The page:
• Artwork
  • Artwork
  • Artwork

Coalition of Immokalee Workers

The first non-labor union partner

Whether it was supporting the historic 234-mile march from Ft. Myers, FL to Orlando or activating the faith community nationwide in support of the Taco Bell boycott, the NFWM has been an active partner with the Coalition of Immokalee Workers.  Unlike many of NFWM’s farm worker partners, the CIW is a worker-based human rights organization, not a union, and was NFWM’s first non-union partner. CIW was formed in 1993 as a small group of workers who met to discuss how to better their community and their lives. Initially they met weekly in a room borrowed from a local church. 

“Endorsing them [CIW] and working with them was a huge conceptual shift because they exclusively do not do union organizing. They are not a union,” said Sam Trickey, NFWM Board Member and former Board President. “There was considerable contention among farm worker organizations [about this], but what we had to do was change our ideas about what constituted legitimate farm worker progress. They [CIW] were working in states with no labor laws so they were clever and came up with the Fair Food Program.  We had to think about what it meant to be related to them. We had to think about working with an organization that wasn’t doing what we had been advocating for years.”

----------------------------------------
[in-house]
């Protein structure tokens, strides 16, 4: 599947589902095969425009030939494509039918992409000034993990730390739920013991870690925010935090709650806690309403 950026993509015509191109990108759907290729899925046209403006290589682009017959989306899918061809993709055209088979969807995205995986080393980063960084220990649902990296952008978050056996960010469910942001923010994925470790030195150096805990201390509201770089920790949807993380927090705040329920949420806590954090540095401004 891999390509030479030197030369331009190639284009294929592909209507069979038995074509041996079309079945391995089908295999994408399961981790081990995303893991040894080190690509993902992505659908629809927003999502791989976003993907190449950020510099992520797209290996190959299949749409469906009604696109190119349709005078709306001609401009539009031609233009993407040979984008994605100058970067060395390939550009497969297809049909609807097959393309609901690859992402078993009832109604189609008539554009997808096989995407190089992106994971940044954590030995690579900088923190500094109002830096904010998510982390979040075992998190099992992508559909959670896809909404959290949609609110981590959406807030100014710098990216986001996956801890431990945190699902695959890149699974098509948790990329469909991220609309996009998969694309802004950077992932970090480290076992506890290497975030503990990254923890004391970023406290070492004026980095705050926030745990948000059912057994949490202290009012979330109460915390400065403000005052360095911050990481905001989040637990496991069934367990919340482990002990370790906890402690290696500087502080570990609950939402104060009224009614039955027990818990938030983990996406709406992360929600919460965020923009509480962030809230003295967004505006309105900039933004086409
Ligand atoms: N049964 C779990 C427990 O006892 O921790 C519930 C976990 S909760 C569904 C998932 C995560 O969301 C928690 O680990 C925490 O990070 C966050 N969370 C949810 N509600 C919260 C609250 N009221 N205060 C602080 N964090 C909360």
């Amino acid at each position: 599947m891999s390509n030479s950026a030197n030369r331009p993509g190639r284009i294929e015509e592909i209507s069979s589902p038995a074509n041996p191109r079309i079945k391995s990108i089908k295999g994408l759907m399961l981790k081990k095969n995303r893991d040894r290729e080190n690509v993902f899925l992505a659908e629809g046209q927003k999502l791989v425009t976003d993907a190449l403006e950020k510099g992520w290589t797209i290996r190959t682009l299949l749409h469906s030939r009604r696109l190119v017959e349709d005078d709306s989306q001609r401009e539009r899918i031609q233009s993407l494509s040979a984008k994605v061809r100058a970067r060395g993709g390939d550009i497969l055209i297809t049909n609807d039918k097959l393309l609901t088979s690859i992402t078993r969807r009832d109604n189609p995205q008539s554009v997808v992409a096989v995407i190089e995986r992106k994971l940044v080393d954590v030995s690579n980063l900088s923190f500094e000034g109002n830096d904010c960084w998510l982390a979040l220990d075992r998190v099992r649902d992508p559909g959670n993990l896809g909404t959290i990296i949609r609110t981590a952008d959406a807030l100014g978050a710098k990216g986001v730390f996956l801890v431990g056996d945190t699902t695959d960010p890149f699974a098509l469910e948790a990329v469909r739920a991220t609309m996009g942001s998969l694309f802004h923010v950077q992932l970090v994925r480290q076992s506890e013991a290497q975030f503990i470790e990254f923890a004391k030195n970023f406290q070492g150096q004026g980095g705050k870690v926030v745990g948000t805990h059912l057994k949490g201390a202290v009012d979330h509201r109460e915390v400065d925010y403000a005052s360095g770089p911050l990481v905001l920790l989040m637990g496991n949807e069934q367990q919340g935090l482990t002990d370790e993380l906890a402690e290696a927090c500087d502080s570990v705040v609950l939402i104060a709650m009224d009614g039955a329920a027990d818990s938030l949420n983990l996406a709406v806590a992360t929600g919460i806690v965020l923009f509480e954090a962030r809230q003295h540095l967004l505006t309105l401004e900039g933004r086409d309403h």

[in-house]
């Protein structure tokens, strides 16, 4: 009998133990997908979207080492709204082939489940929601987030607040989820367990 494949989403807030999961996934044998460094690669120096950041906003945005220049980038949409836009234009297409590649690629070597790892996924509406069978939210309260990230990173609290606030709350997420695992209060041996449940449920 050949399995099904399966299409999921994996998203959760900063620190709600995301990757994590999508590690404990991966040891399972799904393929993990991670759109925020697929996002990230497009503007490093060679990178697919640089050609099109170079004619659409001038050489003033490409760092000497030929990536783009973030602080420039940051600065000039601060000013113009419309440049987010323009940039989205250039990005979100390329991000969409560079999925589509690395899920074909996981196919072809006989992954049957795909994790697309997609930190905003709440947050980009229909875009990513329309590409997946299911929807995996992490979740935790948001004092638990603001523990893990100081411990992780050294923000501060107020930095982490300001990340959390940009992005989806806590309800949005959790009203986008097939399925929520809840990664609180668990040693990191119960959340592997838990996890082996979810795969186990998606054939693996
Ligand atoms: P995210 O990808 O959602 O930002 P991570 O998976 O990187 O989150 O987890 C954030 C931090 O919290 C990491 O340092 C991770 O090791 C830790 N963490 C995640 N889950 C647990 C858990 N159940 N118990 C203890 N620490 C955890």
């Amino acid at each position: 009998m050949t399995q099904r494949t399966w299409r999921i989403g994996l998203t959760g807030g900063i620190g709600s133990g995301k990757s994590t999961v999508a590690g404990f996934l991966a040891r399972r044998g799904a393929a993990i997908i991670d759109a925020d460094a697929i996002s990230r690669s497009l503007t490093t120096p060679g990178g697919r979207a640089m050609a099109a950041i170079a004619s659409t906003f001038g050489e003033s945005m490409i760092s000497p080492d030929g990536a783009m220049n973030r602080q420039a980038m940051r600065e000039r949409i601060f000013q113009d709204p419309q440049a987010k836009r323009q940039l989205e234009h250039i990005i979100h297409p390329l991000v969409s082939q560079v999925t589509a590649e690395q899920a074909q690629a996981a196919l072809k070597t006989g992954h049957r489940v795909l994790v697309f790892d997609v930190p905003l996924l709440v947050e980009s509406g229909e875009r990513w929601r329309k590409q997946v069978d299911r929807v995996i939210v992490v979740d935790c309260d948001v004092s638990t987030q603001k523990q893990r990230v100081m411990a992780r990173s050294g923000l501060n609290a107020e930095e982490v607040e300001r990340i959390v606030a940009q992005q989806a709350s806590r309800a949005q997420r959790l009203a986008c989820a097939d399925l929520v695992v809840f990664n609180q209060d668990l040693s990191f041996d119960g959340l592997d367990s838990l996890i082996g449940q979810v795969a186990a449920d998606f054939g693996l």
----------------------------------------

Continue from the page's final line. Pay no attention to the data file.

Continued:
“It was Bert Perry who knew of the Coalition and got us involved with them initially for the march [from Ft. Myers, FL to Orlando],” remembers Virginia Nesmith, Executive Director of NFWM at the time of the formation of the partnership.

In the early-2000s, NFWM mobilized people of faith to support CIW’s boycott of Taco Bell and their cross country “Truth Tour” to Taco Bell’s headquarters in Anaheim, CA. CIW leveraged their success with Taco Bell into a landmark campaign against the largest fast food company in the world, McDonald’s. NFWM continued its partnership with CIW, organizing actions and pickets outside McDonald’s restaurants across the nation and at the headquarters in Oak Brook, IL.

“I remember being at a McDonalds with Olgha [Sierra Sandman] outside in the bitter cold in Chicago,” recalled Virginia. “They appreciated everything the Ministry did.”

Once McDonald’s and CIW reached an agreement in 2007, other fast food restaurants and supermarkets quickly signed on to the CIW’s Fair Food Program, which began as a covenant between the CIW and the Florida Tomato Growers. The program’s goal is to create better wages, better working conditions, and higher standards through strengthened partnerships between workers, growers, and buyers. 

Skip to content